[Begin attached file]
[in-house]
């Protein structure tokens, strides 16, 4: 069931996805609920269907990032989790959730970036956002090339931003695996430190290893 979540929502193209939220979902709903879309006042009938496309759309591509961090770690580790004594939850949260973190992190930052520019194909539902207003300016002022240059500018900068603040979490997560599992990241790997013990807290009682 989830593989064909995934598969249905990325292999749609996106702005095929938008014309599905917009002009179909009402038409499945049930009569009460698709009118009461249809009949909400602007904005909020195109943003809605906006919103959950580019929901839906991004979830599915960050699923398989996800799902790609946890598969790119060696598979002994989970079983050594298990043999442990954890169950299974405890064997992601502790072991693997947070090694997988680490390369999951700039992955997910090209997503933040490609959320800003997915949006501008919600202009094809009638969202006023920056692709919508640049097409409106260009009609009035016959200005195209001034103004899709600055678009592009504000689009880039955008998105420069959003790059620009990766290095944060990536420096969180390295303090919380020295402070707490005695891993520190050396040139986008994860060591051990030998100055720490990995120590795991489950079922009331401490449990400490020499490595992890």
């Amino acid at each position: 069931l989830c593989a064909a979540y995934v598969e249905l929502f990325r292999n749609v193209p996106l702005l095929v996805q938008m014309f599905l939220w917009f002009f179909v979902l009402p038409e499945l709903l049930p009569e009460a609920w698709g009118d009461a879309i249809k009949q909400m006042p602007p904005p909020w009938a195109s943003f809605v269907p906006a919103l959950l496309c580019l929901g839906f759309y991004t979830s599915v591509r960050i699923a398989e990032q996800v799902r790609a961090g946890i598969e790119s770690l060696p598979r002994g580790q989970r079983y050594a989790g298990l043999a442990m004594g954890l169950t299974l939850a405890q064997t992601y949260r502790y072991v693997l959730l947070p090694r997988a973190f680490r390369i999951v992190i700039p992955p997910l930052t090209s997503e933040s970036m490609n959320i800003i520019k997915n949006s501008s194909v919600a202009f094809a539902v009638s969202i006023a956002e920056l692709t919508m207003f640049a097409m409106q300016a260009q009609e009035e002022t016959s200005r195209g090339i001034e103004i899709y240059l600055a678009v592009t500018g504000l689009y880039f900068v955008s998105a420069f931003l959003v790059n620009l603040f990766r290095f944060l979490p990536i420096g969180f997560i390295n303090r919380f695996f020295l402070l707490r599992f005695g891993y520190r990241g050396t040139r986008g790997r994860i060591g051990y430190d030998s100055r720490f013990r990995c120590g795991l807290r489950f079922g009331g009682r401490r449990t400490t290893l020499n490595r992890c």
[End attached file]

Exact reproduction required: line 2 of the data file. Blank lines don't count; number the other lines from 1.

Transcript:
């Protein structure tokens, strides 16, 4: 069931996805609920269907990032989790959730970036956002090339931003695996430190290893 979540929502193209939220979902709903879309006042009938496309759309591509961090770690580790004594939850949260973190992190930052520019194909539902207003300016002022240059500018900068603040979490997560599992990241790997013990807290009682 989830593989064909995934598969249905990325292999749609996106702005095929938008014309599905917009002009179909009402038409499945049930009569009460698709009118009461249809009949909400602007904005909020195109943003809605906006919103959950580019929901839906991004979830599915960050699923398989996800799902790609946890598969790119060696598979002994989970079983050594298990043999442990954890169950299974405890064997992601502790072991693997947070090694997988680490390369999951700039992955997910090209997503933040490609959320800003997915949006501008919600202009094809009638969202006023920056692709919508640049097409409106260009009609009035016959200005195209001034103004899709600055678009592009504000689009880039955008998105420069959003790059620009990766290095944060990536420096969180390295303090919380020295402070707490005695891993520190050396040139986008994860060591051990030998100055720490990995120590795991489950079922009331401490449990400490020499490595992890």